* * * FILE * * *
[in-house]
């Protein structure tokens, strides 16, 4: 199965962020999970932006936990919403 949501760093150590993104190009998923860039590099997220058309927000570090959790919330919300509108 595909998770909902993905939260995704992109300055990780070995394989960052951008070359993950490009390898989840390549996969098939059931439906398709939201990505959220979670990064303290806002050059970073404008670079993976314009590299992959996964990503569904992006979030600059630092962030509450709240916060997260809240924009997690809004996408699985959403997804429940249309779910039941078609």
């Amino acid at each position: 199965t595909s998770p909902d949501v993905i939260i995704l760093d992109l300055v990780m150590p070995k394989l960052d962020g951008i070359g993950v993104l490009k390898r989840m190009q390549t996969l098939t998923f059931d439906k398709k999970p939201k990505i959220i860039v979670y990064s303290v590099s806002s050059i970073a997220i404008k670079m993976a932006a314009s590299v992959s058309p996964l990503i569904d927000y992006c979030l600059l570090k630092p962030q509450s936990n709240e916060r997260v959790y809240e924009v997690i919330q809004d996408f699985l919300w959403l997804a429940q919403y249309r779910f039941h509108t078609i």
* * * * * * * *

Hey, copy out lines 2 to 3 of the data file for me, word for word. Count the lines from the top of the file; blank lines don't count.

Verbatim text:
């Protein structure tokens, strides 16, 4: 199965962020999970932006936990919403 949501760093150590993104190009998923860039590099997220058309927000570090959790919330919300509108 595909998770909902993905939260995704992109300055990780070995394989960052951008070359993950490009390898989840390549996969098939059931439906398709939201990505959220979670990064303290806002050059970073404008670079993976314009590299992959996964990503569904992006979030600059630092962030509450709240916060997260809240924009997690809004996408699985959403997804429940249309779910039941078609």
């Amino acid at each position: 199965t595909s998770p909902d949501v993905i939260i995704l760093d992109l300055v990780m150590p070995k394989l960052d962020g951008i070359g993950v993104l490009k390898r989840m190009q390549t996969l098939t998923f059931d439906k398709k999970p939201k990505i959220i860039v979670y990064s303290v590099s806002s050059i970073a997220i404008k670079m993976a932006a314009s590299v992959s058309p996964l990503i569904d927000y992006c979030l600059l570090k630092p962030q509450s936990n709240e916060r997260v959790y809240e924009v997690i919330q809004d996408f699985l919300w959403l997804a429940q919403y249309r779910f039941h509108t078609i």